Aim to use Evidence-Based Practices as these practices are based on rigorous criteria. If you see the terms
best, recommended, or
research-based practices, be wary as there are no established standards for these terms. To read about the quality of research for particular practices and interventions, visit the
What Works Clearinghouse website, developed by the U.S.

Department of Education Institute for Educational Sciences (IES).
The challenge within the field of Deaf Education is that there are few EBPs developed for or tested with students who are DHH due to the low incidence of hearing loss in children. Although most EBPs may have been designed for students with disabilities or all students generally, the evidence is stronger than using strategies that are simply suggested to you by another teacher.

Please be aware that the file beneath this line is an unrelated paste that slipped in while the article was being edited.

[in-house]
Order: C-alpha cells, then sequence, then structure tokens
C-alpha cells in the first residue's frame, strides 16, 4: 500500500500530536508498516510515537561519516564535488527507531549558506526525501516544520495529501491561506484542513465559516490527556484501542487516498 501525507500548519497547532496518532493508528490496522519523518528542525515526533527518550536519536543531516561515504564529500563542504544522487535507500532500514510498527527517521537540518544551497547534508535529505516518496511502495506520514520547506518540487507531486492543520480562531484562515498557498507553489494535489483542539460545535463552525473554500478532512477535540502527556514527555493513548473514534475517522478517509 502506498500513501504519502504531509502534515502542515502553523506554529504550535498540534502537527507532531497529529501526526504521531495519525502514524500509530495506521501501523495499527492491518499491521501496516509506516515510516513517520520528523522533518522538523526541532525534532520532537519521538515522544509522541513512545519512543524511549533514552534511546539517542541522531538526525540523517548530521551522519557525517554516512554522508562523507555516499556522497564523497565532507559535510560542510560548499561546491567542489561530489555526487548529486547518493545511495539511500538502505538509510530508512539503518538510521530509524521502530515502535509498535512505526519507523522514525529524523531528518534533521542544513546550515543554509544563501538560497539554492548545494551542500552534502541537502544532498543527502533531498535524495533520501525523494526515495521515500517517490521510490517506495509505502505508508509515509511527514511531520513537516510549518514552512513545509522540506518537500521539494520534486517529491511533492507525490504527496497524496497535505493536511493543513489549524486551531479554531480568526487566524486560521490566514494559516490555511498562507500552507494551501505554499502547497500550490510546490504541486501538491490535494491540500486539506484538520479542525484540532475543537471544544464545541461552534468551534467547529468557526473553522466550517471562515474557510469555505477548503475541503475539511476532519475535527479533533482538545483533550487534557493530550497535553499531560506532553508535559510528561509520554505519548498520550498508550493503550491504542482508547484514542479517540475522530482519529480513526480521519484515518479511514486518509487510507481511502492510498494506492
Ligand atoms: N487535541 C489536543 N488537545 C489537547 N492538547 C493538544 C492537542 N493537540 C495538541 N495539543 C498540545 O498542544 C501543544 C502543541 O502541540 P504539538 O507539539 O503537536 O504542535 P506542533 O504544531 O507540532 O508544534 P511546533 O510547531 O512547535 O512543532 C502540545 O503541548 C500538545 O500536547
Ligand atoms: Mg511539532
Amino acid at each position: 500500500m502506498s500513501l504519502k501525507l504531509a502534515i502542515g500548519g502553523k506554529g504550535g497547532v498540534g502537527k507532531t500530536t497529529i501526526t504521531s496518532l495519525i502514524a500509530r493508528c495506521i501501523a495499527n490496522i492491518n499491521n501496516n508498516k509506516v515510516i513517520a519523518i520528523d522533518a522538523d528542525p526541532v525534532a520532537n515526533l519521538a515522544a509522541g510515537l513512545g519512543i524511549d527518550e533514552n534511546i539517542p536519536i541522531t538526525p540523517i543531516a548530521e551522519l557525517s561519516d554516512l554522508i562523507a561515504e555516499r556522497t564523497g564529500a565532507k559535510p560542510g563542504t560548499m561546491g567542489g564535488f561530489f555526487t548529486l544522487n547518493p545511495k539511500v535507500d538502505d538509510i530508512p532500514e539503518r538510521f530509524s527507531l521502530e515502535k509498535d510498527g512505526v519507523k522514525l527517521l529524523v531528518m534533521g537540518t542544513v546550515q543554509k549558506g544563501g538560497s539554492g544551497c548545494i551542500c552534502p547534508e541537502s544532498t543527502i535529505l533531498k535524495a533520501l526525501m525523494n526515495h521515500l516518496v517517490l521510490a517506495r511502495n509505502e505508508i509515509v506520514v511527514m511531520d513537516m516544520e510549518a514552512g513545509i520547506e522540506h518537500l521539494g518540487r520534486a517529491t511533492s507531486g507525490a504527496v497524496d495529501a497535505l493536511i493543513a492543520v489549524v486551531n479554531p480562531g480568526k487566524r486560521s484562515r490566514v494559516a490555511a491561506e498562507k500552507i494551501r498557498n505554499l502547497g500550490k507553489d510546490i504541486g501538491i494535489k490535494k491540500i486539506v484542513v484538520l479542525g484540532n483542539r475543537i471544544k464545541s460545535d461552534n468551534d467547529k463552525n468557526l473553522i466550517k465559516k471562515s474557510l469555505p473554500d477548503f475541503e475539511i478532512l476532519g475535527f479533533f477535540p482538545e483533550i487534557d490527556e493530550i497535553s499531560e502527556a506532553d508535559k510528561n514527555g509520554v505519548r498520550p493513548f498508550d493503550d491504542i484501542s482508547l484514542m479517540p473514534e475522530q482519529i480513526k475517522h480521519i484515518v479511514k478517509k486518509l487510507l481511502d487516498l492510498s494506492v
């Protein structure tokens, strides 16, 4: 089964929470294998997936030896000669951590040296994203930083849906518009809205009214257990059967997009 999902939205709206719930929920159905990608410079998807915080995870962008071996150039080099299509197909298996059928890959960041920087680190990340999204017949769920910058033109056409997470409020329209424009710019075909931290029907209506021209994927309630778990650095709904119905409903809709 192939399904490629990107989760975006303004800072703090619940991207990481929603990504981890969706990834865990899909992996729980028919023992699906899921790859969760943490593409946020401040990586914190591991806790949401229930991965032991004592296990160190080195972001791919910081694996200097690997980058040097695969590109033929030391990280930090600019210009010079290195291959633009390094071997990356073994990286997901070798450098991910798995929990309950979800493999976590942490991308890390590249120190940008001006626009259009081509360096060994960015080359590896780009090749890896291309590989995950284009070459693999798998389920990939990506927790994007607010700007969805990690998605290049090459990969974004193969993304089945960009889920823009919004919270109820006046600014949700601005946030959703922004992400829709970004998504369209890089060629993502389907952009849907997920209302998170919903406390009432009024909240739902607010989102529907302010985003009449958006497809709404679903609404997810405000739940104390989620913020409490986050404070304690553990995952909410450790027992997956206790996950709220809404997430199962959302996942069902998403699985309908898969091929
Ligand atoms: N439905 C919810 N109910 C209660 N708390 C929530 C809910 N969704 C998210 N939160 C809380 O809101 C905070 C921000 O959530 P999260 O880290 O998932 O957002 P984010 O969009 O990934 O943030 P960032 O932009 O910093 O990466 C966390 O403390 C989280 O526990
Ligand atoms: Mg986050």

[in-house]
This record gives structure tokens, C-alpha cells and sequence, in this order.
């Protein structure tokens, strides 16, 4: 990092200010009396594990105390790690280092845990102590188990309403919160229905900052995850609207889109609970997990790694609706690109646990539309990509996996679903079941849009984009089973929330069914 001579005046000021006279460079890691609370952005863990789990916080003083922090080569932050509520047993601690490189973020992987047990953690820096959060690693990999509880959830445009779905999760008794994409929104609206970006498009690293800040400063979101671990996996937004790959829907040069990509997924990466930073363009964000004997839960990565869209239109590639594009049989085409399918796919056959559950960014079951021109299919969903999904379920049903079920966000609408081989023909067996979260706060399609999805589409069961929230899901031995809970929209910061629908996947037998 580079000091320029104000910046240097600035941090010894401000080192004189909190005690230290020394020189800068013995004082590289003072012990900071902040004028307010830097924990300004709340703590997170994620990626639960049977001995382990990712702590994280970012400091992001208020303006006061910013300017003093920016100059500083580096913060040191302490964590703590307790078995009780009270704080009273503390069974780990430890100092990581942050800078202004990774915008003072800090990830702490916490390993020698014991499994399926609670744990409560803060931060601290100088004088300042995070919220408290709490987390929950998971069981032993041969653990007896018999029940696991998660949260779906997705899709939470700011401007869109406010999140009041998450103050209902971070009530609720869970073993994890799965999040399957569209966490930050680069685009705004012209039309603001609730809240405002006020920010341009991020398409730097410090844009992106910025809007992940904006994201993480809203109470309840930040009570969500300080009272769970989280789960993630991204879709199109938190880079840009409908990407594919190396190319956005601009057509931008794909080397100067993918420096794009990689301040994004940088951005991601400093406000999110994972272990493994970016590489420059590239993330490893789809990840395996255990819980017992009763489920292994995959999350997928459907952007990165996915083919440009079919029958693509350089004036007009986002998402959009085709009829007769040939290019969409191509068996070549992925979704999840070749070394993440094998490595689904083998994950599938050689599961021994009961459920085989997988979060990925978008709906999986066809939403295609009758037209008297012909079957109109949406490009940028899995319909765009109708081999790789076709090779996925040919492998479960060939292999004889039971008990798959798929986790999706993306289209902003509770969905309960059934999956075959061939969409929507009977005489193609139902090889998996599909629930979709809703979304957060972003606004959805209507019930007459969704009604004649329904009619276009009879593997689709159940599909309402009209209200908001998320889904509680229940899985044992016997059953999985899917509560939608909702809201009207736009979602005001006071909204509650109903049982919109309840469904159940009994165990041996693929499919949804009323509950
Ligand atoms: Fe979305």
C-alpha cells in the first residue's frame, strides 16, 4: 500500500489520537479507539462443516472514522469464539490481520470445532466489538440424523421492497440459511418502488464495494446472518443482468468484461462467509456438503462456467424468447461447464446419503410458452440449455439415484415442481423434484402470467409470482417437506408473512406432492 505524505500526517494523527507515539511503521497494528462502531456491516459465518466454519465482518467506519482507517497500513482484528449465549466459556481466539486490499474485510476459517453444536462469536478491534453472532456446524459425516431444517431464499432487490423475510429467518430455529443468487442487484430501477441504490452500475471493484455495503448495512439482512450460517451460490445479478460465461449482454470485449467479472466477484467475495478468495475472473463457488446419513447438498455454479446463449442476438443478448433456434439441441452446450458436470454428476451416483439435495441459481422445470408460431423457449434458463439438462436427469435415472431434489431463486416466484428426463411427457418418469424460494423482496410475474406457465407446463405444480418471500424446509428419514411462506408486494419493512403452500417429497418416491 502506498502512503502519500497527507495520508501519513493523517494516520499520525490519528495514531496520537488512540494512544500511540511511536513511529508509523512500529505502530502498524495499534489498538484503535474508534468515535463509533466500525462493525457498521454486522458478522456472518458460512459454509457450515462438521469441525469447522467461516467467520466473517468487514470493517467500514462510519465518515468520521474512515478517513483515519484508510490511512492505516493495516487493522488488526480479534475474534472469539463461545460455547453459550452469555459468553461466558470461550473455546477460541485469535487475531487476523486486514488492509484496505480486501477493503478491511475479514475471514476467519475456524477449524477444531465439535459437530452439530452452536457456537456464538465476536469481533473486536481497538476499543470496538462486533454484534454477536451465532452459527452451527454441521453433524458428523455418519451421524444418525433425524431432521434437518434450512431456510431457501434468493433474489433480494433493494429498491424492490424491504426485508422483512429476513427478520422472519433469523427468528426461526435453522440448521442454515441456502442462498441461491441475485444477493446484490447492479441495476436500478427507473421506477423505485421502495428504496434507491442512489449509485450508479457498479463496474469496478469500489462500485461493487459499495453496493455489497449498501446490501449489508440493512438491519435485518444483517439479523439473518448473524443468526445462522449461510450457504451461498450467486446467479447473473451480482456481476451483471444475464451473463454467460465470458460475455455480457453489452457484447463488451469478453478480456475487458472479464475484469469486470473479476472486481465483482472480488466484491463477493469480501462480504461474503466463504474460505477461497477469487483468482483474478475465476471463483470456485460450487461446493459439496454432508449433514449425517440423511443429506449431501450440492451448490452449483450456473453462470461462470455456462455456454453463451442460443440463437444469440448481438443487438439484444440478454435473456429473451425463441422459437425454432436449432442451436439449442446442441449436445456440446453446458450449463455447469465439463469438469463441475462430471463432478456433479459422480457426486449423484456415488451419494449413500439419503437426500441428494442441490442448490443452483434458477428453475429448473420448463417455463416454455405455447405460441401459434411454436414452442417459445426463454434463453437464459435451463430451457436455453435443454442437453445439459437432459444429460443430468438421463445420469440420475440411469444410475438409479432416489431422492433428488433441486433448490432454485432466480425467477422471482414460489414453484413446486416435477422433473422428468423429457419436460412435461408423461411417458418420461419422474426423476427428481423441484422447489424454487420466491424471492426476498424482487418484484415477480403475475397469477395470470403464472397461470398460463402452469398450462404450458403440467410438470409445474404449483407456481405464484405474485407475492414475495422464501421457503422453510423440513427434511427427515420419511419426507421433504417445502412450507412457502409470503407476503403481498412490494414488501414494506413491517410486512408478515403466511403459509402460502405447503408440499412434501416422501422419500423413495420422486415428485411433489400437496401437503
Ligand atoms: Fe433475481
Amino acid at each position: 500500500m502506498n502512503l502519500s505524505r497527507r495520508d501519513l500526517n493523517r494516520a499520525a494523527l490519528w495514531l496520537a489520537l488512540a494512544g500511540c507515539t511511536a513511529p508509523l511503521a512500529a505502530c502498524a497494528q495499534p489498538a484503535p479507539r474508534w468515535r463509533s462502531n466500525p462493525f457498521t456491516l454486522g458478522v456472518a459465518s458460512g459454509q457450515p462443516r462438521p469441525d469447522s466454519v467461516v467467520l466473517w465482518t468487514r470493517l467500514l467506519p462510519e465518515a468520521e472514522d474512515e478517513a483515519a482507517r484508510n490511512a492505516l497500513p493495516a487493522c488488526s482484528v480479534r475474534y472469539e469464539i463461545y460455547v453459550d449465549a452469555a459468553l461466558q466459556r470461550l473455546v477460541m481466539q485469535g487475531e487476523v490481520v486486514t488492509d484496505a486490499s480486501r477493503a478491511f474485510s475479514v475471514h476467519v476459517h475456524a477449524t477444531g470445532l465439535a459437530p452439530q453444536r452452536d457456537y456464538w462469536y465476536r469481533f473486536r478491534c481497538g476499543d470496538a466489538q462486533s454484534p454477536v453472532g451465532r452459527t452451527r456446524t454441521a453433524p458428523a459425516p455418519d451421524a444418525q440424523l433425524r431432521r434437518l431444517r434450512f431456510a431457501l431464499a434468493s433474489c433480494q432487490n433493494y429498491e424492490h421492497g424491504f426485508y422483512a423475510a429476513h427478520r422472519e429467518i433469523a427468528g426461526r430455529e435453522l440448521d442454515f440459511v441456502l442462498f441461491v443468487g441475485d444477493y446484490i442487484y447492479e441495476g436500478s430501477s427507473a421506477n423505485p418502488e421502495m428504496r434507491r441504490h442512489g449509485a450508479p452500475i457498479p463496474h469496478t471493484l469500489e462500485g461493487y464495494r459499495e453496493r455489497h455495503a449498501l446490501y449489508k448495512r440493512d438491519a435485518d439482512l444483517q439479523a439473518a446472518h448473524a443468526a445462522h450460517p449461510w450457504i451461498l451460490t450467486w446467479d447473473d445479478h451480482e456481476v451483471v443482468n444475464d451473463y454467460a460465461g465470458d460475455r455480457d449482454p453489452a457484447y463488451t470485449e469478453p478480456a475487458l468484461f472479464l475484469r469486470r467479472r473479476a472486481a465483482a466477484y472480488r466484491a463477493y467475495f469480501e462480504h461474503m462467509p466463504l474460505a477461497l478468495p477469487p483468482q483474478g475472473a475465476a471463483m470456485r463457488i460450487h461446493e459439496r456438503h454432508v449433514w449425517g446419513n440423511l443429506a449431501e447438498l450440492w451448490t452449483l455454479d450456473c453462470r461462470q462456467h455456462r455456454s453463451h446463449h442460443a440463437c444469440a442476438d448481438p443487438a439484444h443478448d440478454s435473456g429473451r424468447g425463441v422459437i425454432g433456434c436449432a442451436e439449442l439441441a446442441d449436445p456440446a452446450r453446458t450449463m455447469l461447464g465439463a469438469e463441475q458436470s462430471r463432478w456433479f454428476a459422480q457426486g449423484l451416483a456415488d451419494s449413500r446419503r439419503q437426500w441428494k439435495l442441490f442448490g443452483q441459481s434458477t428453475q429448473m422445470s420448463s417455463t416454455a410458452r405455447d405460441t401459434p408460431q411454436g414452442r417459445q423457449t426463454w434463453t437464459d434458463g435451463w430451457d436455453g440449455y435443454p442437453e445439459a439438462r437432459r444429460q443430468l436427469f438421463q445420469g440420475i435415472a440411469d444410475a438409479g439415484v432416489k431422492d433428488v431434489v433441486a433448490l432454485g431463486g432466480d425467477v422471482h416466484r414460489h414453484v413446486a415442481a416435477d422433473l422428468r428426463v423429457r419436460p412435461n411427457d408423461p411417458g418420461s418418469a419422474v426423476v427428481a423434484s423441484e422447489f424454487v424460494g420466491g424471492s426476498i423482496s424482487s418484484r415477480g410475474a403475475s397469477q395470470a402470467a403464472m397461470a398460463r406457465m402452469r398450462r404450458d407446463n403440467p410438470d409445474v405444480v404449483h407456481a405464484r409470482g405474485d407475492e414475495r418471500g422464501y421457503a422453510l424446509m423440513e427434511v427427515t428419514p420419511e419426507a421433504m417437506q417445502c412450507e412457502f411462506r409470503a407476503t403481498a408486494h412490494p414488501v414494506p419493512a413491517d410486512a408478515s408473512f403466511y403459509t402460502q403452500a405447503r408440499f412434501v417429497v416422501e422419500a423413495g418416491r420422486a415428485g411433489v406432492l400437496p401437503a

The Self-Determined Learning Model of Instruction (SDLMI)

is an evidence-based intervention (EBP) that was designed for students with and without disabilities. It is an iterative goal setting process through which students can set goals in any context (e.g., math, self-advocacy) and allows for development of self-determination skills.

The SDLMI Teacher’s Guide is a resource that includes materials for teachers to use the SDLMI with students. It is geared toward middle and high school students, but you can adapt the language to the needs of your students.
The SDLMI focuses on students setting their own goals, and creates opportunities for students to revise goals, as they learn what is and might not be achievable. The process is used repeatedly so students can then set goals more aligned with their strengths and needs when they have increased self-awareness. Find the SDLMI and other great resources here

Student Involvement in the IEP Process

When students increase involvement in their Individual Education Program (IEP) process, and even lead it, this is an excellent opportunity to practice self-determination skills. Self-Advocacy Strategies: Student Involvement in the IEP Process Developing Self-Determination You can utilize